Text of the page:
Distant Dome: Challenges to Voting Rights Continue 60 Years Later

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Garry Rayno is InDepthNH.org's State House Bureau Chief. He is pictured in the press room at the State House in Concord.

By GARRY RAYNO, Distant Dome

Sixty years ago was one of the seminal events of the Civil Rights movement in this country with the March on Washington.

The event ended with Martin Luther King’s famous “I Have a Dream Speech,” and like John Lewis’s earlier speech, King also stressed voting rights as a key to overcoming the inequalities among races in America.

Voting rights are essential to a healthy Democracy and have been under attack since the Civil War, but more recently since Barack Obama, whose candidacy turned out voters who had long sat on the sidelines, became president.

Even before Obama’s election, obstacles were constantly placed in front of those who could potentially change the status quo.

There were poll taxes, reading requirements and residency requirements in many states that sought to prevent blacks and other minorities from casting their votes.

Why? Because many were sold on the myth that minorities and the poor would vote for people who would help them at the expense of the wealthy who would have to pay more in taxes.

The contention is much like the contention that blacks will take jobs from white people so instead of poor white people joining with blacks for a more equitable division of wealth for workers, blacks become the enemy.

And today the slogans may have changed but those with the wealth love to describe it as socialism and a vast redistribution of wealth. Instead, the vast distribution of wealth today has been from the middle class to the wealthy as the disparity is greater than at any time since the great depression.

While most of the focus on voter suppression efforts focus on southern and western red states, New Hampshire was one of a handful of states required to submit proposed voting changes to the US Department of Justice under the Voting Rights Act of 1965.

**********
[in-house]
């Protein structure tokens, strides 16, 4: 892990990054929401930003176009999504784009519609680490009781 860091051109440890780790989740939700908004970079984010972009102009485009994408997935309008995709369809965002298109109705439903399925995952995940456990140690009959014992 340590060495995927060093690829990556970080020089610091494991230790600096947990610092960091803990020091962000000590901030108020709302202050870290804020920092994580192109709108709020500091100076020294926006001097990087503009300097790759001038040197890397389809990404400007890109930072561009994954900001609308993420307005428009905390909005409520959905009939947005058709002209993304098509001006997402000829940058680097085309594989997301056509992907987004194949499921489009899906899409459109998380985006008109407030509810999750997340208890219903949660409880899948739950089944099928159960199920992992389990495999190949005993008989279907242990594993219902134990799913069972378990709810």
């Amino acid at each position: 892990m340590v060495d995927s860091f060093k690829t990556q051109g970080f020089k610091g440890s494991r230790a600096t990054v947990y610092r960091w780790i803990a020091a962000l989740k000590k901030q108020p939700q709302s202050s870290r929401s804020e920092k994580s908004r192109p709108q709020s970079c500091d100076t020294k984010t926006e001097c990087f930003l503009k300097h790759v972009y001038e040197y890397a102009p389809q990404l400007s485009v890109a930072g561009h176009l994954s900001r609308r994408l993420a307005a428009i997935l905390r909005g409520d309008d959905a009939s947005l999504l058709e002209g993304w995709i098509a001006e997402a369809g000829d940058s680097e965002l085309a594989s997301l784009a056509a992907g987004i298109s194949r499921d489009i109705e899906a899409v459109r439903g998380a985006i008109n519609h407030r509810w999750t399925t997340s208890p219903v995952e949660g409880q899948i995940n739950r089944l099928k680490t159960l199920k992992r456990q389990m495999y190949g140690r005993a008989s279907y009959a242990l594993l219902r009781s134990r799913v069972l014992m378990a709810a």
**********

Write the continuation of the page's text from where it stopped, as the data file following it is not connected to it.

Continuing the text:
The US Supreme Court struck down the heart of the act 10 years ago when it removed the section requiring prior federal approval for states deemed in the past to be discriminatory opening the floodgates to changes like doing away with drop boxes, or prohibiting distributing food or water to those in long lines or prohibiting voting on certain days.

One of the major changes the New Hampshire legislature made in recent years is to institute a provisional ballot for those registering to vote on election day without a photo ID.

Senate Bill 418 did away with voter affidavits which were used prior to the change for those without photo IDs, and instead required the new voters to file proof of residency and identity within 10 days of the election.

Under the law the ballots of the affected voters are marked but counted at the end of the day.

However, if the information is not returned in the 10-day period or is insufficient, the vote is not counted and deducted from the total.

The bill was approved in 2022 and was controversial for a number of reasons including the 10-day period which bumps up against the federal requirement for mailing overseas ballots to those in the military and their families. The timeline is short for the Secretary of State in New Hampshire anyway with its September primary, but an additional 10 days makes it very dicey.

Others contend the bill creates two classes of voters, which is unconstitutional, and there are other constitutional concerns about when election results are announced, which is supposed to occur at the end of counting on election day, not 10 days later.

The bill was challenged by the group 603 Forward and former Rep. Manuel Espitia and the two cases were consolidated.

The case has bounced between Hillsborough County Superior Court South and the state Supreme Court and a hearing is scheduled in Hillsborough South for Sept. 11 at 2 p.m.

The Attorney General, representing Secretary of State David Scanlan, claims the plaintiffs lack standing to bring the challenge and ask the court to dismiss the suit.

The plaintiffs are arguing they do have standing although they are not the newly registered voters affected by the bill and want the court to deny the dismissal motion.